Maxine Chernoff, author of A Boy in Winter

“In Ugly to Start With, John Michael Cummings has gathered a baker’s dozen of stories full of the warmth, innocence, and holy terrors of childhood. An auspicious debut.”
Peter Selgin, author of Drowning Lessons

“Pitch-perfect West Virginia voices.”
Enid Shomer, author of Tourist Season: Stories

“Like Faulkner, Cummings knows the strong undertow that blood exerts on ambition and self-preservation.”
Charlotte Holmes, Associate Professor, Penn State University. Her stories have appeared in many journals including Epoch, New Letters, Story, and The New Yorker

“Sparkling, deeply intelligent, and often heartbreakingly funny.”
Eileen Pollack, Director, MFA Program in Creative Writing, University of Michigan and author of The Rabbit in the Attic, In the Mouth, and Paradise

“Like Huck Finn and Holden Caulfield, John Michael Cummings’ teenage narrator reveals the troubled and tender and tough heart of a place both split and knit by class, race, and family.”
Wayne Karlin, author of Wandering Souls: Journeys With the Dead and the Living in Viet Nam and Prisoners

"In Ugly to Start With John Michael Cummings tells the story of a uniquely unhappy family with a gracious but disgruntled mother and an idiosyncratic, autocratic, sometimes brutal father who doesn’t believe in having guests or letting anything go to waste. The father with his extremism in self-reliance binds the family together for a while, but then is the cause of its flying apart. The stories embrace other painfully failed families and individuals– all richly human and somehow, seen though the eyes of the young main character, hopeful even in despair."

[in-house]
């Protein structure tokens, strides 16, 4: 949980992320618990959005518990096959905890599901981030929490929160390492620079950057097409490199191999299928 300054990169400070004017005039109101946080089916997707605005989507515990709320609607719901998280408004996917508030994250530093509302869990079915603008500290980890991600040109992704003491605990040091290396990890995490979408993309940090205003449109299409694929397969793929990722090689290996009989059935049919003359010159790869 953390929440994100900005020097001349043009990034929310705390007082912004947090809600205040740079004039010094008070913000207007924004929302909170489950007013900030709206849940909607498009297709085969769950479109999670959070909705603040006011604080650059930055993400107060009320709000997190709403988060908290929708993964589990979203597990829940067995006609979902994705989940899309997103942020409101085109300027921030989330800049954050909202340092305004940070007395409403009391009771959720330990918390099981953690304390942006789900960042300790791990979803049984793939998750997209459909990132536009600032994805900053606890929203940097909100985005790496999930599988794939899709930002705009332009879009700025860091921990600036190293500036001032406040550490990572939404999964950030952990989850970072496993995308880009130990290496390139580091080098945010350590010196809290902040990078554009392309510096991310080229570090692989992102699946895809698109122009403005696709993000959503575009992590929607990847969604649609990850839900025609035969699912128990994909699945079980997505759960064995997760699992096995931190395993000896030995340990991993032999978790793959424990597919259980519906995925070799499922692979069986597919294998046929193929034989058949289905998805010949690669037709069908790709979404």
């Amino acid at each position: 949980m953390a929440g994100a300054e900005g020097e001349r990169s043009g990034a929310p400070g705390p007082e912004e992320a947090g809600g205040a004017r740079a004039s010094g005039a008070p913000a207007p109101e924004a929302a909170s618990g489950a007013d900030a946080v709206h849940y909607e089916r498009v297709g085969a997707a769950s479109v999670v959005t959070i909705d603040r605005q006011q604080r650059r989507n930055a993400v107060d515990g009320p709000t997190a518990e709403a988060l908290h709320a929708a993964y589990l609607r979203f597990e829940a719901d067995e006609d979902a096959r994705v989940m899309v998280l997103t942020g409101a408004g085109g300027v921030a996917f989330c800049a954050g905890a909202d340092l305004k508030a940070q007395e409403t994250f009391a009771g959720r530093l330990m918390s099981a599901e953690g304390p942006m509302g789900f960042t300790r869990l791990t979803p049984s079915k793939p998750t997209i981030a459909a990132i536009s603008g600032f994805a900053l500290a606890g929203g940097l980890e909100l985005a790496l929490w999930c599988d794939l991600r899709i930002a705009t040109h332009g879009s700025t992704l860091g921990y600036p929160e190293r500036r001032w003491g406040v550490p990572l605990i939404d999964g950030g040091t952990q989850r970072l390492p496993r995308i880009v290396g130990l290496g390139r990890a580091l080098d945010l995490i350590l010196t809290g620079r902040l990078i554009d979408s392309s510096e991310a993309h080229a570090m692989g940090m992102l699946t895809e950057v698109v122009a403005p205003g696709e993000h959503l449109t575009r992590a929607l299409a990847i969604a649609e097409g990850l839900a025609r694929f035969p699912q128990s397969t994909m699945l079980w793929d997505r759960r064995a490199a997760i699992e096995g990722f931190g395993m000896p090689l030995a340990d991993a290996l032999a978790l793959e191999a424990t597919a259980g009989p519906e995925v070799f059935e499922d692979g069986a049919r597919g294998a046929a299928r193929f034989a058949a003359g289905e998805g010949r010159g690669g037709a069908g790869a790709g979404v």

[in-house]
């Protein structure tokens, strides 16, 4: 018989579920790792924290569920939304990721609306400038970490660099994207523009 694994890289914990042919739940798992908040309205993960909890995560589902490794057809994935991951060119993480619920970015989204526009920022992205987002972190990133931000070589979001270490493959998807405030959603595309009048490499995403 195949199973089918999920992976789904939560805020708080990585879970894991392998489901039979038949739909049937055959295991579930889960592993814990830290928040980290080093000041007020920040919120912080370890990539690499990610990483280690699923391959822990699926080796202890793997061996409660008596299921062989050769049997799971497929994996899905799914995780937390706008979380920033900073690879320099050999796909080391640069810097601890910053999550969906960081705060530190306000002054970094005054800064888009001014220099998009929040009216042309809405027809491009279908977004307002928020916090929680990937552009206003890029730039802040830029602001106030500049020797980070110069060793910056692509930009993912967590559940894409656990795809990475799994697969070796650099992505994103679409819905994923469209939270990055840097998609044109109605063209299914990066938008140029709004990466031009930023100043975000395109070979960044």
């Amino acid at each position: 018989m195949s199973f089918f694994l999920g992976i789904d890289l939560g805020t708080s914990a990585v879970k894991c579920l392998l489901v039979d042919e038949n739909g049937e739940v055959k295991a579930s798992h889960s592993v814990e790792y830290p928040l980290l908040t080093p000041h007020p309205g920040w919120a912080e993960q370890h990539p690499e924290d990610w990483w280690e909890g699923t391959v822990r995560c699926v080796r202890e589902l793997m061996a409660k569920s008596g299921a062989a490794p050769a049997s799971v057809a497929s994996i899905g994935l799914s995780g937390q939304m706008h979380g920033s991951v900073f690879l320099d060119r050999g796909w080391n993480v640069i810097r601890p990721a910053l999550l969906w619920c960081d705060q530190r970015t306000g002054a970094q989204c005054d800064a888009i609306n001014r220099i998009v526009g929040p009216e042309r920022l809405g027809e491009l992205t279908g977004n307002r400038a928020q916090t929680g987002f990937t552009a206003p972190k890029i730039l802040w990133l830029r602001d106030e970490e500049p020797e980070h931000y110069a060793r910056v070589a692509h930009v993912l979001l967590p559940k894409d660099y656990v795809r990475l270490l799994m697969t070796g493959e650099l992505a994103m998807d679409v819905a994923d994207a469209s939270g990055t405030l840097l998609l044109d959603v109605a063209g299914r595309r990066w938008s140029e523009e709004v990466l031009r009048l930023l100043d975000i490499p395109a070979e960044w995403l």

Meredith Sue Willis, author of Oradell at Sea

“John Cummings is a prolific American short story writer and among the most talented of the rising generation of new regionalists  who have inherited the mantle of Bobbie Ann Mason, Barry Hannah and Larry Brown.  In Ugly to Start With, a series of thirteen interrelated stories set in the eastern panhandle of West Virginia, he tackles the challenges of boyhood adventure and family conflict in a taut, crystalline style that captures the triumphs and tribulations of small-town life.  Not since John Brown's raid has Harpers Ferry generated such excitement for readers.   Cummings has a gift for transcending the particular experiences to his characters to capture the universal truths of human affection and suffering--emotional truths that the members of his audience will recognize from their own experiences of childhood and adolescence.  Cummings is a gifted author who has paid his literary dues, publishing numerous short stories in the nation's most prestigious journals.  As readers, we are fortunate that he has waited so long to produce a first collection, as he is now able to gather together the very best of his short prose  Needless to say, none of his stories disappoint.   Each story is a riveting psychological journey, a reminder of what it's like to be young and hopeful and uncertain.  This collection has defined West Virginia's eastern panhandle as Cummings country, as much as the Salinas Valley belongs to Steinbeck or working-class Albany belongs to William Kennedy. “
Jacob Appel, author of “Dyads” and “The Vermin Episode”